All About the Causes of Infertility
Infertility is defined as the inability of a couple to become pregnant after one year of unprotected sex. Some causes of infertility are attributed to the male. Other causes are related to the female. Still other causes of infertility can be from a combination of factors or even unexplained altogether.
Common causes of infertility
Primary causes of infertility include the following:
- Problems with ovulation (egg production)
- Anatomic problems such as fallopian tube blockage
- Endometriosis (a common cause of pelvic disease)
- Cervical mucus problems
- Male factors such as low sperm counts or poor motility.
Could age be the problem?
Age is the largest barrier to being able to have a baby. Female fertility is optimal for women over the age of 20 and up until age 30. Women over age 37 become much less fertile and as women age, more pregnancies are lost through miscarriage.
Causes of male infertility often include factors related to a man’s overall health and lifestyle habits (weight, smoking, etc.) as well as the following:
- Poor quality sperm - impaired movement or shape of the sperm, low sperm count or lack of sperm
- An inability for the sperm to reach and fertilize the egg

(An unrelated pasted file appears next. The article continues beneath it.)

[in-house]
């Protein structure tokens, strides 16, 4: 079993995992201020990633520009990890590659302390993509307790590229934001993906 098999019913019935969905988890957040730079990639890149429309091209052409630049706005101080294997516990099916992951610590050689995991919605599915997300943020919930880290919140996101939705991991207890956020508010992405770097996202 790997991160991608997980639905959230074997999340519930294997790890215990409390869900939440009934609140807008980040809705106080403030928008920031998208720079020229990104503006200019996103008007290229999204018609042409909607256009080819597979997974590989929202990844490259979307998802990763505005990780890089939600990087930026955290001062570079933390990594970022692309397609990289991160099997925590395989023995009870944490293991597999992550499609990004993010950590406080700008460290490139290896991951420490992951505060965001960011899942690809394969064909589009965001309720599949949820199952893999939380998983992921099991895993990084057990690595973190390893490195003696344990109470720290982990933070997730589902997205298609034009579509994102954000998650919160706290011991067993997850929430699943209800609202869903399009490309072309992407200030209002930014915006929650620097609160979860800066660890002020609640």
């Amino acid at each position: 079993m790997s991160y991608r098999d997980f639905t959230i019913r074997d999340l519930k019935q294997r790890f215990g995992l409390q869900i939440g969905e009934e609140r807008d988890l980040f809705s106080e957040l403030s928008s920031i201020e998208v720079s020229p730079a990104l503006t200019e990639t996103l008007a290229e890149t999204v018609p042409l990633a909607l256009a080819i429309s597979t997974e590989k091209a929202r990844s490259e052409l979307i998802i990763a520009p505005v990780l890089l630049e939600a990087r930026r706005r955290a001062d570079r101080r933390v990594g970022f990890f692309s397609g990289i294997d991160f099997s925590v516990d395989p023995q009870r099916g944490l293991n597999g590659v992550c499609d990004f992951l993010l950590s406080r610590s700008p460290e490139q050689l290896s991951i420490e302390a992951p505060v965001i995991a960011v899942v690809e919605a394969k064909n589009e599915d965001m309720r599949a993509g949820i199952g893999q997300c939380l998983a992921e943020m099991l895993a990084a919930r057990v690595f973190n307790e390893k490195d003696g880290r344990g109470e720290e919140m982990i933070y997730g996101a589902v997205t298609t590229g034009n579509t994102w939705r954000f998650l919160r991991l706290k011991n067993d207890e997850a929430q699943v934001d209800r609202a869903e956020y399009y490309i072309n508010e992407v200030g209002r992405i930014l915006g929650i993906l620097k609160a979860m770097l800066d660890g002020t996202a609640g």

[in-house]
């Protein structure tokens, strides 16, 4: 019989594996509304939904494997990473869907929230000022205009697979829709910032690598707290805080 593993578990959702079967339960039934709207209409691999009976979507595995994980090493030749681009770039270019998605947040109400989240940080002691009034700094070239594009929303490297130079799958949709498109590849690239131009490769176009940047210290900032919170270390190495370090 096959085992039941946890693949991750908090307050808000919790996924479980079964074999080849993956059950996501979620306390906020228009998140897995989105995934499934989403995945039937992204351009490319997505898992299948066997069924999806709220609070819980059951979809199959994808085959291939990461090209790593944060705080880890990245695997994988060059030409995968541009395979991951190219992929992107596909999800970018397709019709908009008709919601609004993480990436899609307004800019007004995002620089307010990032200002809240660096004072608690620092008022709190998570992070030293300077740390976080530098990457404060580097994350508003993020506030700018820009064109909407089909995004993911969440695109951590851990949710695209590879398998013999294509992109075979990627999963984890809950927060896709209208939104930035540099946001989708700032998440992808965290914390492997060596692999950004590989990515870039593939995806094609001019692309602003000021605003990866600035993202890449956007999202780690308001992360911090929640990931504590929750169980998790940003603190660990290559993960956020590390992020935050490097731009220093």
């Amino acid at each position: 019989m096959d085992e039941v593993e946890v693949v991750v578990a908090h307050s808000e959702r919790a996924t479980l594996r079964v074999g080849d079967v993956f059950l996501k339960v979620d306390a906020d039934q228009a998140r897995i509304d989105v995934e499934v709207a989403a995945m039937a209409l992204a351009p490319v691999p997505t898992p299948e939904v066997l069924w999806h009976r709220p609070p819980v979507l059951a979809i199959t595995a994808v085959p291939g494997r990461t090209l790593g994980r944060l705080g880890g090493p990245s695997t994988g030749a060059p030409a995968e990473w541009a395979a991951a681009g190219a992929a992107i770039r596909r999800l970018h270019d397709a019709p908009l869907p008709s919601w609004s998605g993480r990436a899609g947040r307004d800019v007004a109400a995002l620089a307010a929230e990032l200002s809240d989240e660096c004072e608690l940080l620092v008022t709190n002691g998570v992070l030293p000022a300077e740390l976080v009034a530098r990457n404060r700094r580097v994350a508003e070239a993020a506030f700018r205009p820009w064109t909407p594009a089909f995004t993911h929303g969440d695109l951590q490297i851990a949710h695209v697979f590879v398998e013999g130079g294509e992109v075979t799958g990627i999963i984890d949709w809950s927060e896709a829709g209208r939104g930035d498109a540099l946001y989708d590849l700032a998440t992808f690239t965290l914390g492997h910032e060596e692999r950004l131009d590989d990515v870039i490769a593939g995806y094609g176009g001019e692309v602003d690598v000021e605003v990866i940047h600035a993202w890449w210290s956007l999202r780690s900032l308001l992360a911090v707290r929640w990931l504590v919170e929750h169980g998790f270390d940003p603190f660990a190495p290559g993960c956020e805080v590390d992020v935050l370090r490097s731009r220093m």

- Varicocele (a varicose vein in the testicle)
- Prior illnesses and infections
- Sexual issues such as erectile dysfunction
When a couple is unable to get pregnant, it is important for male partners to be medically evaluated. Men should be ready to discuss the following with a doctor:
- Sexual development during puberty
- Sexual history
- Medication and drug use
- Smoking and alcohol use
- Surgeries, illnesses, and infections
- Environmental exposures (toxins, steroids, radiation or chemotherapy)
What type of specialists treat infertility?
Many women rely on their OB/GYN for initial help for fertility problems. In addition to providing treatment for female medical conditions, many of these doctors offer infertility treatment as part of a comprehensive OB/GYN practice. As a bonus, many OB/GYNs make referrals to reproductive endocrinologists as needed.
If there are extensive problems contributing to infertility, consider seeing a reproductive endocrinologist (RE) (also known as a fertility specialist). These doctors have the same training as OB/GYNs with additional training in the subspecialty area of reproductive endocrinology (fertility and hormone issues). An RE should be board certified in reproductive medicine.
Working with an RE is a wise choice when your biological clock is rapidly ticking away and coexisting illnesses and/or much-needed treatments are causing infertility complications.Sources
- RESOLVE: Frequently Asked Questions About Infertility
- MayoClinic.com: Infertility: Causes
- American Society of Reproductive Medicine (ASRM): Frequently Asked Questions About Infertility
- Bruce DF, Thatcher, S., Berg, B. Making a Baby: Everything you need to know to get pregnant.